If you have ever used an ipad you'll know what I mean: Its impossible to type with both hands while holding it in a natural position, as you would with a phone. You'll have to either put it on a flat surface (which doesn't make much sense because a laptop would be a far better option) or you can hold it in one hand/arm and type with your other hand. And unless you are holding it in your arm or on your legs, its too heavy to hold in one hand for an extended period of time.

    Enter the medium-sized tablets like the galaxy tab. Suddenly you can type comfortably while holding it in a natural position only with your hands (no holding in your arms/legs ) while the screen is much bigger than on a phone. Keep in mind it weighs less than half of the ipad.

    Sure, the bigger ipad screen will be better for browsing, etc.. but the ipad is somewhat uncomfortable for many users in those cases I just highlighted, making these smaller kind of tablets very attractive.

    So I'm guessing that's their vision... I think its pretty good except for the price. big fail there.

  • Re:bah (Score:3, Interesting)

    by NatasRevol (731260) on Friday September 17, 2010 @09:44AM (#33610324) Journal

    But if it has to have a 3G plan, does it have cell contract with it?

    That, on top of the price, will make it very expensive compared to the iPad, especially the WiFi only version.

    If Samsung is smart, they'll do something like what Apple did with their 3G plans - make them month to month, and a low & high data plan. If not, then this tablet is DOA.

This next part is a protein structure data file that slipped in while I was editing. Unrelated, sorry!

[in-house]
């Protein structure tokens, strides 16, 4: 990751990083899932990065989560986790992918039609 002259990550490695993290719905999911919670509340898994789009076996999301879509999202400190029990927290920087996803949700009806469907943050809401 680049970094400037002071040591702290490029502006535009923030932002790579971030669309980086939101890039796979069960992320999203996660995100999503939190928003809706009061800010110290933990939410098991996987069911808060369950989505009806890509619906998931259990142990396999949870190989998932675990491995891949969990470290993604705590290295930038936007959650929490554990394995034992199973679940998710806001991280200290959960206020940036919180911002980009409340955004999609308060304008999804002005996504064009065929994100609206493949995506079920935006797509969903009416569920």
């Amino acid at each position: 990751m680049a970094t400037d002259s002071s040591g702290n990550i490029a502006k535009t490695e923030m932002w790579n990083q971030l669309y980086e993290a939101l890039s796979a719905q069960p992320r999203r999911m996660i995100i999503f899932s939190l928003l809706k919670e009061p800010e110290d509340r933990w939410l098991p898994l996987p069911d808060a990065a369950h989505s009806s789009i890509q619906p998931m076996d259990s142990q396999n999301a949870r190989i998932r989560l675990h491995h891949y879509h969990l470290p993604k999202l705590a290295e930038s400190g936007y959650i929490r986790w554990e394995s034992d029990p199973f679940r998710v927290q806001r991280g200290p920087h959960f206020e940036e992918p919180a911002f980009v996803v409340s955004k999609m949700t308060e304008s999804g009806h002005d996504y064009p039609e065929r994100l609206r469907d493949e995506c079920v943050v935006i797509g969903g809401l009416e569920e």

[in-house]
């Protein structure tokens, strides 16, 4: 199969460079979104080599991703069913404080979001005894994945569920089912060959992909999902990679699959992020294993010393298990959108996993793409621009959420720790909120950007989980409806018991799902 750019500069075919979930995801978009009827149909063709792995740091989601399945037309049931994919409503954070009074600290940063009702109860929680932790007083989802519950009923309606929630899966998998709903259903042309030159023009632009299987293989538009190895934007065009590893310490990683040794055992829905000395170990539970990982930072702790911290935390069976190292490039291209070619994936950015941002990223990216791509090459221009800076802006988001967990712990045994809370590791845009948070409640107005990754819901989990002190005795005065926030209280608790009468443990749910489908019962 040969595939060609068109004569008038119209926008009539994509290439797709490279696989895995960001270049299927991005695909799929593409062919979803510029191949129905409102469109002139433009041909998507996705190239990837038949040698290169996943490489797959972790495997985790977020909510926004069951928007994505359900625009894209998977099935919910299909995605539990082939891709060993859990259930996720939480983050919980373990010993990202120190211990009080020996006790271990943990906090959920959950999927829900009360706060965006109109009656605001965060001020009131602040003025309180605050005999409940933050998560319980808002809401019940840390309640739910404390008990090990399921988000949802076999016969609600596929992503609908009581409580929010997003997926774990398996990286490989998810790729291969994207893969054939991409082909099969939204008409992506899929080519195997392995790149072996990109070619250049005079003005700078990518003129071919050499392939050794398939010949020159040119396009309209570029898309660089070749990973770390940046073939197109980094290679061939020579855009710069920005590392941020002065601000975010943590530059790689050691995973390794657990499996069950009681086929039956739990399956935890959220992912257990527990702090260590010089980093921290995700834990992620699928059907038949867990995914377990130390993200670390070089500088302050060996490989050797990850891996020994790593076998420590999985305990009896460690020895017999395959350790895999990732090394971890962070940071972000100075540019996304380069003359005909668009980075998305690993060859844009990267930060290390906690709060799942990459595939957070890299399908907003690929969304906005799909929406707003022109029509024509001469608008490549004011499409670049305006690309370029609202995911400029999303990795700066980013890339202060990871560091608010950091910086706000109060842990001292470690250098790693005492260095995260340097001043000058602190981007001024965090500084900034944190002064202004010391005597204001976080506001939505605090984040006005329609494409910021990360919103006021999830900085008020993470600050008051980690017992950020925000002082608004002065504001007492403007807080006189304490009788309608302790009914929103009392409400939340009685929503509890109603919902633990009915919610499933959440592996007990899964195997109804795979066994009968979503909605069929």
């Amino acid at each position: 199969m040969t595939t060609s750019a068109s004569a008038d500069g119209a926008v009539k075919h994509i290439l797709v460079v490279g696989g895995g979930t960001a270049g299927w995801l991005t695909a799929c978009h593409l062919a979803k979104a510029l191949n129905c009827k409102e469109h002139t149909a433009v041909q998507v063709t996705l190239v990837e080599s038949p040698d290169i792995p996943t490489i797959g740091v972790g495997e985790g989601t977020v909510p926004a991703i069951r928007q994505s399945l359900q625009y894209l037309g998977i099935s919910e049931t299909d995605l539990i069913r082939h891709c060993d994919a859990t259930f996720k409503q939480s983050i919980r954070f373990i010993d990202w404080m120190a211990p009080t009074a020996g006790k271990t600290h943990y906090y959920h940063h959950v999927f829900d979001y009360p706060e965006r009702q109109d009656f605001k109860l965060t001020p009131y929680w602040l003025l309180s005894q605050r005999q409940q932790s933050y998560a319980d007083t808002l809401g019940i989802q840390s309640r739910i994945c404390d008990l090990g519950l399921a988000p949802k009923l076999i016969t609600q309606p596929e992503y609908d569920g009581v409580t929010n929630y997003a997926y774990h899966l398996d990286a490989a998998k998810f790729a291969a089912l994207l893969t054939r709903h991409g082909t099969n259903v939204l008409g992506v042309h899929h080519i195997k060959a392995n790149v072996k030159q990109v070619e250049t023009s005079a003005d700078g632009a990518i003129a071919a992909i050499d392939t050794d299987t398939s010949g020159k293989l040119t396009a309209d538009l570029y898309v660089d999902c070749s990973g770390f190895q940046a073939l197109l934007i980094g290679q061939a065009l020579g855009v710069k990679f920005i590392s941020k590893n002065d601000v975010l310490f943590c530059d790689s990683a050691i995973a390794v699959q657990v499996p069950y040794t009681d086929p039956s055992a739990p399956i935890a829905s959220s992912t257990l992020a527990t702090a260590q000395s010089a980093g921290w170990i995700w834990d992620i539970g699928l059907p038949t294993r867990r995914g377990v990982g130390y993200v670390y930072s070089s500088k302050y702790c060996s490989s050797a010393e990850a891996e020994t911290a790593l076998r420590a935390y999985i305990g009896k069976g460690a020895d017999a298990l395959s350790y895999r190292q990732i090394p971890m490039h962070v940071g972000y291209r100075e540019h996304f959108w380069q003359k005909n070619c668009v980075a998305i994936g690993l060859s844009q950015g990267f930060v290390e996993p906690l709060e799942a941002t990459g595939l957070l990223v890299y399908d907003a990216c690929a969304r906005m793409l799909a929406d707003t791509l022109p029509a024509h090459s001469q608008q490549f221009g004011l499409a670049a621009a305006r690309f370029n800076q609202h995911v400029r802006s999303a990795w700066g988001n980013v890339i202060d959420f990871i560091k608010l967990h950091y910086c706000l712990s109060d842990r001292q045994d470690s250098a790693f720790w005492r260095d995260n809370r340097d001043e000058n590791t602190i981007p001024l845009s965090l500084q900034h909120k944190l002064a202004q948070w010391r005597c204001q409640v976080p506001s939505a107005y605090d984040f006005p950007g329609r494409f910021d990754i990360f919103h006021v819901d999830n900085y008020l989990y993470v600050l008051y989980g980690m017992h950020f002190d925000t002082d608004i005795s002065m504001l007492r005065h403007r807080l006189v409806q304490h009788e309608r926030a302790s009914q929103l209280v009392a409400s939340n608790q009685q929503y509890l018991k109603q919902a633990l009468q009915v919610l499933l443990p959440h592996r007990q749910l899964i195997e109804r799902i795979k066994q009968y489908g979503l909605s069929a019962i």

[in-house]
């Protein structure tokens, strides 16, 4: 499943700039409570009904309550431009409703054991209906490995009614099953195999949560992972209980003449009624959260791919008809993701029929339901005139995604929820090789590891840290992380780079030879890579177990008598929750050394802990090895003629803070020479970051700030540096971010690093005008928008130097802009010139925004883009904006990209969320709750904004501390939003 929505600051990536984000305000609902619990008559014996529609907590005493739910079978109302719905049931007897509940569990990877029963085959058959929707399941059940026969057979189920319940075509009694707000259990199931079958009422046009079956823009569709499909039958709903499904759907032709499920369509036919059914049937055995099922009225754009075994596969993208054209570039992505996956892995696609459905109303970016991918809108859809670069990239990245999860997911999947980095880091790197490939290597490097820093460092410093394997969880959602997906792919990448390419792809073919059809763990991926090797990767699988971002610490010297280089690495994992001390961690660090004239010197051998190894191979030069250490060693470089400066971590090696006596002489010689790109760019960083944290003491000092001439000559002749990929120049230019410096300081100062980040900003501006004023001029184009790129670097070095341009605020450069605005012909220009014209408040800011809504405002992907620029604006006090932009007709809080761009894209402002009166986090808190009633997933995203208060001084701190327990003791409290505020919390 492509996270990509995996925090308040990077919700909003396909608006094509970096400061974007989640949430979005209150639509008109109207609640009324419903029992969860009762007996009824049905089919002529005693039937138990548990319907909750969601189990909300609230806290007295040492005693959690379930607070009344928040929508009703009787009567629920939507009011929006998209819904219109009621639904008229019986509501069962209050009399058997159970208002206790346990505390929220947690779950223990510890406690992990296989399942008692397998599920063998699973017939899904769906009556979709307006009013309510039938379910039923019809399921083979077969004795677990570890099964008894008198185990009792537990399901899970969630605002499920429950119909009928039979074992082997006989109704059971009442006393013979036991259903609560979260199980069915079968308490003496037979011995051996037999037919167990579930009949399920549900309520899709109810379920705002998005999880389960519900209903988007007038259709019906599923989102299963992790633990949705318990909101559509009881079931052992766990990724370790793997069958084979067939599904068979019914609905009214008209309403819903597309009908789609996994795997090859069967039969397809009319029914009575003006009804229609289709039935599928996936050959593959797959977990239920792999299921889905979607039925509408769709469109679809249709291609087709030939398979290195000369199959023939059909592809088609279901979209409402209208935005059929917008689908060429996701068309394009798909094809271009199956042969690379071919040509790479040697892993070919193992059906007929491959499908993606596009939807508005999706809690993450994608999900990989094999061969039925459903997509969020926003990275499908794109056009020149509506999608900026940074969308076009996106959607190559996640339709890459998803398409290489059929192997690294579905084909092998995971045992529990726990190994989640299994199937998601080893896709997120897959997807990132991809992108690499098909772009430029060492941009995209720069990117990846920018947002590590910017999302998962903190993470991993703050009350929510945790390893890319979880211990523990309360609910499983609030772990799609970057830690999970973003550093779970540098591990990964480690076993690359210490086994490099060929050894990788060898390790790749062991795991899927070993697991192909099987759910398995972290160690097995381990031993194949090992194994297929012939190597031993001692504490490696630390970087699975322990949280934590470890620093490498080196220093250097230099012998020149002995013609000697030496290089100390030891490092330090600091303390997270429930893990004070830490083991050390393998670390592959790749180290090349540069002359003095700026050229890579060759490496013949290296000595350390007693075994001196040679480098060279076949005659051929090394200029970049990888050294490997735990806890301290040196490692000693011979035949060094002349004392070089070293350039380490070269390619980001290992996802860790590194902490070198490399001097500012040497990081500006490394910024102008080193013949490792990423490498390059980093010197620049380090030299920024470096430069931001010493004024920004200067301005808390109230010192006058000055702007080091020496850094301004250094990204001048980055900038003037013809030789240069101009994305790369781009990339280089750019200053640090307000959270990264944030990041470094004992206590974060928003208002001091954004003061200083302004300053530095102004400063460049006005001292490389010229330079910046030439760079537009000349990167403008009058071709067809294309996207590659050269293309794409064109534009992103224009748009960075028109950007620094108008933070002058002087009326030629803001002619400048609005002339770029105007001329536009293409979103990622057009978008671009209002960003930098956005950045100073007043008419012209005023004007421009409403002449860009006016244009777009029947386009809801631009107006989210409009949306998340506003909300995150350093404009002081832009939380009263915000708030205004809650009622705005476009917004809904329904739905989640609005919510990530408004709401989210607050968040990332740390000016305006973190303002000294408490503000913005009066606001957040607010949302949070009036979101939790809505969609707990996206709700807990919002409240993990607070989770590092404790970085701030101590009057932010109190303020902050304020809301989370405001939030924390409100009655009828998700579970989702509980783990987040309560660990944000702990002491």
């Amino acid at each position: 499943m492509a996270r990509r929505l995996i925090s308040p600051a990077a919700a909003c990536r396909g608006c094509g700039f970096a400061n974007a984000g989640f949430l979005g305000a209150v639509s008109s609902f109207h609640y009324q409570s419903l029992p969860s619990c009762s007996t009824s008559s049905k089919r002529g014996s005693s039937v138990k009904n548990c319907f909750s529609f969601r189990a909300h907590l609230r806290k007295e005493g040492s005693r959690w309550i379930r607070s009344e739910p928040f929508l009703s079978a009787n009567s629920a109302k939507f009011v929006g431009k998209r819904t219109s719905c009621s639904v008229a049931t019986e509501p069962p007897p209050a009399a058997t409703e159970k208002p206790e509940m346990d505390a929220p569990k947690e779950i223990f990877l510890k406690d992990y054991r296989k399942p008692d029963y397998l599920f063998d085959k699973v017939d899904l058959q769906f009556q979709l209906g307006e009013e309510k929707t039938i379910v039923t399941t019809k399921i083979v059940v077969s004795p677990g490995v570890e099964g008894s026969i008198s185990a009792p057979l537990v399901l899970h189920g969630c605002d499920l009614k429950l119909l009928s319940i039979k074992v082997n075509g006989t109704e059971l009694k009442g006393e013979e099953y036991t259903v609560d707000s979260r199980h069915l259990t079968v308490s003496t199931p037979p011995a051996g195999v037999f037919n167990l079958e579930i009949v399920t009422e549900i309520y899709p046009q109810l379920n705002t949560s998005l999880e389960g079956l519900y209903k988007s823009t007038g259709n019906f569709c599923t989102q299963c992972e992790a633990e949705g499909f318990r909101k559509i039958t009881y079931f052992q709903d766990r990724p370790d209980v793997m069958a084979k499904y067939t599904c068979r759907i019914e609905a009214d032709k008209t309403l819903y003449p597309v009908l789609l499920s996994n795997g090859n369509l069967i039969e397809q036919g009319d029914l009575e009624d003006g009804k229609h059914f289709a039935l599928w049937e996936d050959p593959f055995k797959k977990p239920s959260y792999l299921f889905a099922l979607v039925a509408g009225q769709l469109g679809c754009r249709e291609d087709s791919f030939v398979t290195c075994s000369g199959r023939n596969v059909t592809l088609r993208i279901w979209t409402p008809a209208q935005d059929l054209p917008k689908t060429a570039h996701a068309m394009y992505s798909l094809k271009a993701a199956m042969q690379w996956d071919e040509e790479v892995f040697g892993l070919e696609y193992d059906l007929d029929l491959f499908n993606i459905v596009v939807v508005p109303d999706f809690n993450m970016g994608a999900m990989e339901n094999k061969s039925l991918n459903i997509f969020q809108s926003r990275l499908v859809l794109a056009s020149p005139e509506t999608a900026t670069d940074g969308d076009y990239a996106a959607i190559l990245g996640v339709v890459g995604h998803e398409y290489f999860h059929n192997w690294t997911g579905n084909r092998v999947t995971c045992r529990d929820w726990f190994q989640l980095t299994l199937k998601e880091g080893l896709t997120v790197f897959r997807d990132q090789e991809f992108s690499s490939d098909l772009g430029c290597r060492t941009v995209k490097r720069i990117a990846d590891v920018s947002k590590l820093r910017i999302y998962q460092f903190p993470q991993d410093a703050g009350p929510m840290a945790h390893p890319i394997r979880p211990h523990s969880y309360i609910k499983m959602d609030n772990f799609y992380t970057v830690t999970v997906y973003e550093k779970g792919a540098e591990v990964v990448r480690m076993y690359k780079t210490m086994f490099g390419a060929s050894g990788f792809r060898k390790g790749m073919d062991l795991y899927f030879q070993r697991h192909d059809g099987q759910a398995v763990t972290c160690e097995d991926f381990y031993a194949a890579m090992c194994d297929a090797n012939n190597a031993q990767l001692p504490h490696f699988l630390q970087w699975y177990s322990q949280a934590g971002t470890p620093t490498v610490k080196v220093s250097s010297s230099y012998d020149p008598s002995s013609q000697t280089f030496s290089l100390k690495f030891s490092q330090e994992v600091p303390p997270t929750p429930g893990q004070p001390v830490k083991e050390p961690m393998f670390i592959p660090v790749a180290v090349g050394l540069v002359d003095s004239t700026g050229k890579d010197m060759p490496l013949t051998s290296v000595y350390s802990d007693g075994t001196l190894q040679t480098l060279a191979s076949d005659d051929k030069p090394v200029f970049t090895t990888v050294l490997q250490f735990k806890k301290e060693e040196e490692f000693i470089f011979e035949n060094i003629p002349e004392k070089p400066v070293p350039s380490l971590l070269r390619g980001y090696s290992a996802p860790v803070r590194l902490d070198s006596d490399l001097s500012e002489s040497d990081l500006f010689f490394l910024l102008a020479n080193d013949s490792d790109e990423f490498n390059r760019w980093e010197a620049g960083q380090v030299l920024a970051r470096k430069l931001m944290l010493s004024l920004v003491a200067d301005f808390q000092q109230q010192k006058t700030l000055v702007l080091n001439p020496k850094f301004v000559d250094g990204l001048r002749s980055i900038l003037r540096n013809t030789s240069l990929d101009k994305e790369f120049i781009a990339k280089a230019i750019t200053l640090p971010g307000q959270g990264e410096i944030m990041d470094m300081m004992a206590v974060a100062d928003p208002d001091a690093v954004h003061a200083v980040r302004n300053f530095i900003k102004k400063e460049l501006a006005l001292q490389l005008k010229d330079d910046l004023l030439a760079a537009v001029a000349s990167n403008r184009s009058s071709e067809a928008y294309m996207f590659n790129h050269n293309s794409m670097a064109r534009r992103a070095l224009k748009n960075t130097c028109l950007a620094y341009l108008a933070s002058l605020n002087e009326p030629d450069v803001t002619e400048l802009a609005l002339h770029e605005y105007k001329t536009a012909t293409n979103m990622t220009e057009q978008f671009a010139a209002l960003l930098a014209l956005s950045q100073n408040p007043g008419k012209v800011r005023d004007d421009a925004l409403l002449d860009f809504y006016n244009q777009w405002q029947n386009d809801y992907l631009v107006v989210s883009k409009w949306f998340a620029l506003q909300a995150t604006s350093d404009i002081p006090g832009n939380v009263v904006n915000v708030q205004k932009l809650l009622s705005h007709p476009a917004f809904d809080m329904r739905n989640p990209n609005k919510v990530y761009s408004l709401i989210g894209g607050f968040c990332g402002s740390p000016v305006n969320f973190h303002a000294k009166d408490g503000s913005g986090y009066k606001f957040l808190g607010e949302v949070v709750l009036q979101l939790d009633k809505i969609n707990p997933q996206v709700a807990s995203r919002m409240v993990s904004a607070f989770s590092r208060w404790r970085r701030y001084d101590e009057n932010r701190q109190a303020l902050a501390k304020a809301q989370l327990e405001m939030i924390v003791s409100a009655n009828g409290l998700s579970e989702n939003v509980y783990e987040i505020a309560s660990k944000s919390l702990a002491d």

• by MistrBlank (1183469) on Friday September 17, 2010 @10:00AM (#33610480)

    It fails for you, your opinion is not shared with everyone. At it's current size, I'm quite happy with the iPad, anything smaller and I would have been wondering why I didn't just wait for the iPhone4 or latest iPod touch. I don't have the weight issue you describe, maybe people having problems are a defect of the user's physique.

    I suspect once we see market recognition of the iPad, the next model will cut out much of the around screen excess real estate and a slightly smaller screen with the same resolution (making it appear more crisp and clear).

    Regardless, 7 hour battery life is a fail, the price is a fail, the content restrictions they're obviously trying to build is a fail, DLNA is a fail to anyone that's actually tried to use it (I have to consistently reboot my Xbox to view movies over DLNA because of small blips registering files unplayable). And no one cares if it outputs HDMI. No wifi only version, really? Why do we need to be tied to some service for this? Personally, MiFi's and Smartphones with built in access points are the wave for data only device connectivity. No one wants to pay $30-60 a month PER device to give it limited Internet capability.

  • Re:No price? (Score:3, Interesting)

    by TheRaven64 (641858) on Friday September 17, 2010 @10:22AM (#33610730) Journal
    So you run an X app, which connects to the X server via UNIX domain sockets and shared memory. Then the X server exports its display via VNC. Then you run a VNC client, which connects to the VNC server via a TCP/IP socket on the loopback interface. The VNC client then communicates with the display server via the standard APIs. I guess that should just about work, but it's beyond hideous and will sap your battery.
  • by bm_luethke (253362) <luethkeb@comcEEE ... inus threevowels> on Friday September 17, 2010 @10:47AM (#33611034)

    for the same reason Apple is working on a 7" one (at least according to rumor sources that have historically been very accurate) - for many people the 10" is too big (I happen to be one of them).